Sugar-Free Gums and Treats are Bad News for our Pets

Xylitol is a sugar substitute that is commonly used in sugar-free candy and gum, as well as baked goods and toothpaste. Introduced to the United States in 1975, xylitol has become an increasingly common way to satisfy a sweet tooth while promoting a healthy lifestyle. This sweetener has little effect on human blood glucose levels, making it useful for people with diabetes who are trying to control their blood sugar levels. Additionally, xylitol has been approved by the FDA as a way to prevent tooth decay. Although this sweetener has health benefits for people, xylitol has serious toxic effects in our canine companions!

Xylitol has long been known to cause hypoglycemia, or abnormally low blood glucose levels, in dogs. Within 30 minutes of ingestion, xylitol can cause the pancreas to secrete large amounts of insulin. This encourages the dog’s muscle and fat tissue to use too much blood glucose. The result, hypoglycemia, has devastating effects on a dog’s neurological system, which can lead to seizures or death. Symptoms of hypoglycemia are often lethargy, confusion, sudden blindness, stumbling, and shaking. More recently, xylitol has been shown to cause acute liver failure within 72 hours of ingestion.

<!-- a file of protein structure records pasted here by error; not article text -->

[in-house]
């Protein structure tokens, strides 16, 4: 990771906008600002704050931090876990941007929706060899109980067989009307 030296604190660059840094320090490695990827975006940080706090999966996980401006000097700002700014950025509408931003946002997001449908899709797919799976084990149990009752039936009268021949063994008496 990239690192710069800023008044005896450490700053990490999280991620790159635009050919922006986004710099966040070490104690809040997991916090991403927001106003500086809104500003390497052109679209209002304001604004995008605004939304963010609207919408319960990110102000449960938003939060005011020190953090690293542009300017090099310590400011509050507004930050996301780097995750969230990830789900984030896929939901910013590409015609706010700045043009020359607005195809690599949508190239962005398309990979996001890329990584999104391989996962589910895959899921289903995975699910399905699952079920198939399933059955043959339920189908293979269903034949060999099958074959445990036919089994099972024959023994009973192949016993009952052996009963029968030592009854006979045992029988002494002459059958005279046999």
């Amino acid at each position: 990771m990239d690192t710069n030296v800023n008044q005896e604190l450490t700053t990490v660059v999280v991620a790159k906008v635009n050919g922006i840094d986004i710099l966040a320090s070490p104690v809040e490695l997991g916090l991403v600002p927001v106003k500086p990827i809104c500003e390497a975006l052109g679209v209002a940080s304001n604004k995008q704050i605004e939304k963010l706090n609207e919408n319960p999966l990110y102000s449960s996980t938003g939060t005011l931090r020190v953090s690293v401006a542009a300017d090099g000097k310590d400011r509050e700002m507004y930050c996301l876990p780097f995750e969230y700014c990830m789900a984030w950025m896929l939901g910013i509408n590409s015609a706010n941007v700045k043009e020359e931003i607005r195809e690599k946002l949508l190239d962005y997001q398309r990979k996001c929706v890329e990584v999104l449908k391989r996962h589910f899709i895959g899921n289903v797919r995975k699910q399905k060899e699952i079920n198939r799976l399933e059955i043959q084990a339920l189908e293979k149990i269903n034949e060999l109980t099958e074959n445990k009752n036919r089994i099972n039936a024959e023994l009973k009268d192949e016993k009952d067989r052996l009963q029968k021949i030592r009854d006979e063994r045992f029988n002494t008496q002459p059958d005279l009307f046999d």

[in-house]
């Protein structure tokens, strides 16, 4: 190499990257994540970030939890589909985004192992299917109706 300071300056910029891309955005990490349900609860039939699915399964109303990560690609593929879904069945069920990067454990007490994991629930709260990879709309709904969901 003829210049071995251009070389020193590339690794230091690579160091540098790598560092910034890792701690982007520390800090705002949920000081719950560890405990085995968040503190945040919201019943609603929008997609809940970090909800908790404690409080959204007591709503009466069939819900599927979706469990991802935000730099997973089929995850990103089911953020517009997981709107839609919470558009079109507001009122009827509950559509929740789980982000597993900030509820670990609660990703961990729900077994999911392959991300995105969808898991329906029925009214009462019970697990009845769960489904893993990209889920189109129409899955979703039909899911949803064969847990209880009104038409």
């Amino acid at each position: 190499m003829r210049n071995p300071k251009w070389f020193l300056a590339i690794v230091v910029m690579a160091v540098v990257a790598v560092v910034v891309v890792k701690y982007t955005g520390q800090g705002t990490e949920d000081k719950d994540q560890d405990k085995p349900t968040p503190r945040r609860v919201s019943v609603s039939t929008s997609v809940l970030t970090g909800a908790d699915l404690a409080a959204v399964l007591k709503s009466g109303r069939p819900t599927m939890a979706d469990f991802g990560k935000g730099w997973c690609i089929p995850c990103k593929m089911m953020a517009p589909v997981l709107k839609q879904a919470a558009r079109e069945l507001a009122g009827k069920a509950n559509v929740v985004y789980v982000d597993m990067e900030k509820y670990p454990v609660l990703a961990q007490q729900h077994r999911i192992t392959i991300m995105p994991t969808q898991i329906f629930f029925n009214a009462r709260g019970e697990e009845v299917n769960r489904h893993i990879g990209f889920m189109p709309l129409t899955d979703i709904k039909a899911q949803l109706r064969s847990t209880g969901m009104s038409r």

Even small doses of xylitol can cause a pooch to become gravely ill. Only 0.1 gram of xylitol per 2.2 pounds of body weight can cause hypoglycemia, while only .5 grams can cause liver failure. Since a piece of sugarless gum can have between 0.3 and 1 gram of xylitol, it will only take a few pieces to poison a dog. There are 190 grams of xylitol in 1 cup of the sweetener. This means that if a recipe for 12 cupcakes call for a cup of xylitol, a 50 pound pup can become ill after eating 1 cupcake!

If you suspect your canine companion has ingested a product containing xylitol, it is important that a veterinarian intervenes as soon as possible. Xylitol can be digested and reach maximum levels in the body in as few as 30 minutes. Treatment focuses on managing the results of xylitol poisoning, which involves a great deal of intensive supportive care. A patient will be placed on I.V. fluids to help flush xylitol from the bloodstream. Additionally, a veterinarian will closely monitor liver enzymes to watch for signs of liver damage, as well as check blood sugar levels so that low glucose can be supplemented as needed. At Hulen Hills, this important care occurs around the clock. 

The best treatment is to avoid giving pets access to products containing xylitol. Many times, xylitol toxicity happens when a pooch gets into a purse or bag containing sugarless gum. If such an accident happens, remember that our doctors and staff are available to help 24 hours a day!